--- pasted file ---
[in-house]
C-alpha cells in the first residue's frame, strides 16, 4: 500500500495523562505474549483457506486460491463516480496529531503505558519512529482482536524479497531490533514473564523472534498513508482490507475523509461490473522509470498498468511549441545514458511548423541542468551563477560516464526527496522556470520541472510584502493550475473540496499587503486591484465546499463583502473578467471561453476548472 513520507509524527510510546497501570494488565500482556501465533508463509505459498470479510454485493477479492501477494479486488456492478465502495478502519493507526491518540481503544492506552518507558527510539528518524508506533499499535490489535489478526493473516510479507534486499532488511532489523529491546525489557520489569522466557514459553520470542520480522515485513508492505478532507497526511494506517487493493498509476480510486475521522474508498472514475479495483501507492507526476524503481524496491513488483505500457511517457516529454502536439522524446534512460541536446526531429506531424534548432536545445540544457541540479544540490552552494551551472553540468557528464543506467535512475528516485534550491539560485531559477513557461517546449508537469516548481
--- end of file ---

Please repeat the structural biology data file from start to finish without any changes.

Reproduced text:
[in-house]
C-alpha cells in the first residue's frame, strides 16, 4: 500500500495523562505474549483457506486460491463516480496529531503505558519512529482482536524479497531490533514473564523472534498513508482490507475523509461490473522509470498498468511549441545514458511548423541542468551563477560516464526527496522556470520541472510584502493550475473540496499587503486591484465546499463583502473578467471561453476548472 513520507509524527510510546497501570494488565500482556501465533508463509505459498470479510454485493477479492501477494479486488456492478465502495478502519493507526491518540481503544492506552518507558527510539528518524508506533499499535490489535489478526493473516510479507534486499532488511532489523529491546525489557520489569522466557514459553520470542520480522515485513508492505478532507497526511494506517487493493498509476480510486475521522474508498472514475479495483501507492507526476524503481524496491513488483505500457511517457516529454502536439522524446534512460541536446526531429506531424534548432536545445540544457541540479544540490552552494551551472553540468557528464543506467535512475528516485534550491539560485531559477513557461517546449508537469516548481